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The performance of sequencing batch reactors (SBR) for treating high saline wastewater (NaCl concentration ranging from 0 to 60 g/L) using microbial culture derived from a municipal wastewater treatment plant was investigated. The salt tolerance ability (0 to 150 g/L of NaCl) of these microorganisms was also studied using batch tests. Synthetic wastewater comprised of acetate as the carbon source with a mixture of nutrients and NaCl in tapwater or seawater was used. It was found that low sodium chloride concentrations of up to 10 g/L could stimulate acetate removal. The SBR study showed that acetate removal efficiency decreased from 96% in the absence of NaCl to 86% when the wastewater contained 60 g/L of NaCl. Effluent turbidity was found to be an issue for treatment of wastewater with a sodium chloride concentration equal to or greater than 30 g/L. No clear relationship was observed between sludge volume index and NaCl concentration. Study using seawater (˜20 g/L total dissolved solids) showed that SBR could achieve an organic removal efficiency of 95% with a low effluent turbidity. From the salt tolerance tests, it was found that microbial culture could tolerate up to 110 g/L of NaCl concentration and yet still achieving acetate removal. When salt concentration was greater than 110 g/L, the final TOC concentration, after 150 hours, was found to be higher than its initial concentration due to organics contributed from cell lysis. From this study, it was concluded that the biomass in the SBR could be acclimated for treating wastewater with NaCl concentration of up to 60 g/L. However, removal efficiencies and effluent turbidity would be deteriorated when operated under a high level of salinity.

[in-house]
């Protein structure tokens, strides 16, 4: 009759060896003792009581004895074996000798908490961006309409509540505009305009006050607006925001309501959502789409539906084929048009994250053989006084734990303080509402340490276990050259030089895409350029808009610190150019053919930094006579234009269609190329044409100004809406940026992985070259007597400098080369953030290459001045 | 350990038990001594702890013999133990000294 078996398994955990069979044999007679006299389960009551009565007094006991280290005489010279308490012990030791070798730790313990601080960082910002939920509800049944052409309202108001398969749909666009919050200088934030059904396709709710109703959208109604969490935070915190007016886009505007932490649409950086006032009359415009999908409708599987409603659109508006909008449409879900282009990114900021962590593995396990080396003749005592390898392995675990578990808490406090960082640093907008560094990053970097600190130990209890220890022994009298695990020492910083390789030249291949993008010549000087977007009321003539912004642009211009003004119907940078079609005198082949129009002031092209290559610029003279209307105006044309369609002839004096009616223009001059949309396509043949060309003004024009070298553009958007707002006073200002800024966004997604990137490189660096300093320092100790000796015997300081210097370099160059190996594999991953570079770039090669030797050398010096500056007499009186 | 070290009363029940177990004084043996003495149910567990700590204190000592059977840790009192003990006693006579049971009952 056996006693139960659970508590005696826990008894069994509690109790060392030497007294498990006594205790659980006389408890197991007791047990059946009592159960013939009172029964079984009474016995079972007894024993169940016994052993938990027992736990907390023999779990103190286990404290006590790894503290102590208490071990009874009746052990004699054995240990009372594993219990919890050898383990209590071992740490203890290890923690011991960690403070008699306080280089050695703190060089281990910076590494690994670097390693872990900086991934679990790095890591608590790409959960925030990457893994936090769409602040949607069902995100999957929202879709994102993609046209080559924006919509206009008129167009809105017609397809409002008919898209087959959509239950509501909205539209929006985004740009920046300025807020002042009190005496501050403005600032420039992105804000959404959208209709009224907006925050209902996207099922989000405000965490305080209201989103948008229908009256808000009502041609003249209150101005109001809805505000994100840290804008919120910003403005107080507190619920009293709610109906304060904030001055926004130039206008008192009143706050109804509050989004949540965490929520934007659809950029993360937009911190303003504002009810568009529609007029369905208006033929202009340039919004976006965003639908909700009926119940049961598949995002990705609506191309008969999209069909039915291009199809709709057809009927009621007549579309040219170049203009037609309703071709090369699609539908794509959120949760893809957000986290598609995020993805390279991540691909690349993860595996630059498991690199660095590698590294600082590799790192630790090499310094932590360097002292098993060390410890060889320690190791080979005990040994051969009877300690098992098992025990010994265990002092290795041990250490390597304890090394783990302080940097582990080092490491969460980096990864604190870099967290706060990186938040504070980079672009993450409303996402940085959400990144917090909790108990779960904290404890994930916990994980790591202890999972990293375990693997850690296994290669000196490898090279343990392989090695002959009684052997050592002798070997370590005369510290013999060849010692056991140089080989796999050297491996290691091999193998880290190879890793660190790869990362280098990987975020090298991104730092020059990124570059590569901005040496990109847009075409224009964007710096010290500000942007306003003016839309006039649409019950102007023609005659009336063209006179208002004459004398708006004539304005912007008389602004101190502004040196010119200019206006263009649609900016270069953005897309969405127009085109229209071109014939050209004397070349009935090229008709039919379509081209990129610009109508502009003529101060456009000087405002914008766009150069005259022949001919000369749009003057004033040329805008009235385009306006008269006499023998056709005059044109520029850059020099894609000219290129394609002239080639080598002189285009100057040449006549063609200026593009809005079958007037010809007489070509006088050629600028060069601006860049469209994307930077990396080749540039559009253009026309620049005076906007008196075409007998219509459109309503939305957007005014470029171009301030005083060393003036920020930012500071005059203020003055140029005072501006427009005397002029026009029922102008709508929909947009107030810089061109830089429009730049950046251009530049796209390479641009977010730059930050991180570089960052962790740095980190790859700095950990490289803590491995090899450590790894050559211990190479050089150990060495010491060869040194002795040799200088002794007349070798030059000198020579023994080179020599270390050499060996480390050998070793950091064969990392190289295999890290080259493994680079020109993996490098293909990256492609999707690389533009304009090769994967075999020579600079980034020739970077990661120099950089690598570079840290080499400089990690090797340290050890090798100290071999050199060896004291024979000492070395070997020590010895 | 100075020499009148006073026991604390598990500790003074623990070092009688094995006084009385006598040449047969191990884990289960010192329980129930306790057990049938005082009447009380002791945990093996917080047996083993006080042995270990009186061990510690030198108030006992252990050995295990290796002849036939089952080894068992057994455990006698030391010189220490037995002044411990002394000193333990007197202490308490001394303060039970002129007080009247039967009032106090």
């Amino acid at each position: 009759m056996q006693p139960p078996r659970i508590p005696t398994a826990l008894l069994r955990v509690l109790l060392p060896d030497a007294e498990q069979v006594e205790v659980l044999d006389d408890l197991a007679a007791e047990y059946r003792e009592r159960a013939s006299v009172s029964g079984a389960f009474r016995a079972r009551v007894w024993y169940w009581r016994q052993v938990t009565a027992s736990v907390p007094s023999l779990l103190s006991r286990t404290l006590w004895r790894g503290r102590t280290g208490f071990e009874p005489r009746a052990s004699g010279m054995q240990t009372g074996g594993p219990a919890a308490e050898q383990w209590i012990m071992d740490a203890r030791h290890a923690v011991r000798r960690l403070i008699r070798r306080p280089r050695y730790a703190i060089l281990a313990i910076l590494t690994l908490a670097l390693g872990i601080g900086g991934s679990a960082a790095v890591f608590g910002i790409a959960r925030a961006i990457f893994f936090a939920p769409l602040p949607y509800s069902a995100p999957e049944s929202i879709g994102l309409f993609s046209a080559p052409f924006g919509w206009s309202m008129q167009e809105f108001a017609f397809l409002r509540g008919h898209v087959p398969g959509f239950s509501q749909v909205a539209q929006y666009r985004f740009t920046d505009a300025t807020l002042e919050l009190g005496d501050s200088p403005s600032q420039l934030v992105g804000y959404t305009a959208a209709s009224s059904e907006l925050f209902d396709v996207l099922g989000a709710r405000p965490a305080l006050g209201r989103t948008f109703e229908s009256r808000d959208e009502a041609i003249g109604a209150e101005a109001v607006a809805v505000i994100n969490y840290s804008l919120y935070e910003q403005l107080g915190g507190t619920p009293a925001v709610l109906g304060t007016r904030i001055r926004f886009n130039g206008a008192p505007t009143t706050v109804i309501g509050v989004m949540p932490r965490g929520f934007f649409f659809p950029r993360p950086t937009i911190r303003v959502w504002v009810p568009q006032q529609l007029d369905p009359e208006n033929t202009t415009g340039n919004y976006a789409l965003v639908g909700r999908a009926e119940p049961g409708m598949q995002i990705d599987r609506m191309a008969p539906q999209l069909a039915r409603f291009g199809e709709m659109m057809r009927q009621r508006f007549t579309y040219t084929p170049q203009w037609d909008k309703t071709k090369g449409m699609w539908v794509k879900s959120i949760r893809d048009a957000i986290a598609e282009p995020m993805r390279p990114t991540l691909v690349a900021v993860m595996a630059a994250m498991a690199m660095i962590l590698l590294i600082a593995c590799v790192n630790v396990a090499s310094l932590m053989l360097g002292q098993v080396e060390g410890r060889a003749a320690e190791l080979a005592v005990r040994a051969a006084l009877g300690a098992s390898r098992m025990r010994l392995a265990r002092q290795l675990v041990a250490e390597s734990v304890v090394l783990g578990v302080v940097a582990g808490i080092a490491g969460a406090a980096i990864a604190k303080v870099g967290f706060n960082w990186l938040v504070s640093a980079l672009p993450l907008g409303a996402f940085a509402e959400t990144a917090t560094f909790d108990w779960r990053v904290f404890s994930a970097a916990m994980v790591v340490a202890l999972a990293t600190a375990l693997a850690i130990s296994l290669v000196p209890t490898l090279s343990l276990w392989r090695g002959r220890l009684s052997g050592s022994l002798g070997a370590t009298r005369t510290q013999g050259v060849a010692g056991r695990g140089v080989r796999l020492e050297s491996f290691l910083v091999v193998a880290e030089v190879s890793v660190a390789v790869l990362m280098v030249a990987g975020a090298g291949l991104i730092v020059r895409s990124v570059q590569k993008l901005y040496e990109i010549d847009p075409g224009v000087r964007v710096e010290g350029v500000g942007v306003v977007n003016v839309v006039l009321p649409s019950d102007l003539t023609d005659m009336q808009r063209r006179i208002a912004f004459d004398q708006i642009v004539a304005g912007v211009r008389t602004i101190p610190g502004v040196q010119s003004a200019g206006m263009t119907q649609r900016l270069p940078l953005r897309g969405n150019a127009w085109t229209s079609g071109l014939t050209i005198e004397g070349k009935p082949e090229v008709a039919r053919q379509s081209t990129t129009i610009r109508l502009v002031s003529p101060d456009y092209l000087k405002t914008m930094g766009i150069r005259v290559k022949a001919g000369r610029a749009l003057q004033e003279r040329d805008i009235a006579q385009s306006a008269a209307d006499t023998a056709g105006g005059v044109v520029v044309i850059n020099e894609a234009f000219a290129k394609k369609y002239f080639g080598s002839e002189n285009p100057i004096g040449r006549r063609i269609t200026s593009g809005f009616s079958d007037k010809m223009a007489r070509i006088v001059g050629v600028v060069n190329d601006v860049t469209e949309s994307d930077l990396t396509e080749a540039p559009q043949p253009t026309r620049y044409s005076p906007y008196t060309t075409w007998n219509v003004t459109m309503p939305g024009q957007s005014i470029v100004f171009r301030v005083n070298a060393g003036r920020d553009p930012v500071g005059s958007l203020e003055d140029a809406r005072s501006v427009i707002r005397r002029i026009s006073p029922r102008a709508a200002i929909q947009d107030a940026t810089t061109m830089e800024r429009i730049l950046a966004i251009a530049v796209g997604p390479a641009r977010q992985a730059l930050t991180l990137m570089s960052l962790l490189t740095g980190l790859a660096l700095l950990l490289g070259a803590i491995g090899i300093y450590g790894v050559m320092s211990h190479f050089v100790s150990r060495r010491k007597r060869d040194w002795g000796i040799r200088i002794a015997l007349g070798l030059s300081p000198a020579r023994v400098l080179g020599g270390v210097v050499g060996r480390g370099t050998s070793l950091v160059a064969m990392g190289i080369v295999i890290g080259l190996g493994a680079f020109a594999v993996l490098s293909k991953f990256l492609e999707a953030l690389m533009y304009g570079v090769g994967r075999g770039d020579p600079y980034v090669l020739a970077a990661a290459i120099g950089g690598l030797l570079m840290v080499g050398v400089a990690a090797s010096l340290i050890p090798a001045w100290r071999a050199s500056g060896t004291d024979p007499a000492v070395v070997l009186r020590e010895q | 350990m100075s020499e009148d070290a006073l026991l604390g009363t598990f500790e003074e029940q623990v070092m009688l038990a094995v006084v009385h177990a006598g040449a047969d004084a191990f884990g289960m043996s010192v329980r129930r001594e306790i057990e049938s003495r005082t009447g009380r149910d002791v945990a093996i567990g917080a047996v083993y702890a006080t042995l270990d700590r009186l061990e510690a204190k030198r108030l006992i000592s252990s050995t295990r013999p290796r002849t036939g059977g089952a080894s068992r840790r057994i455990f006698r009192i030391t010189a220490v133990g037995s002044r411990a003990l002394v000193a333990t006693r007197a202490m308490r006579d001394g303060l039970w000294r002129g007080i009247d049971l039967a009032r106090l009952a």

Document Type: Research Article


Publication date: January 1, 2005

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  • Proceedings of the Water Environment Federation is an archive of papers published in the proceedings of the annual Water Environment Federation® Technical Exhibition and Conference (WEFTEC® ) and specialty conferences held since the year 2000. These proceedings are not peer reviewed.

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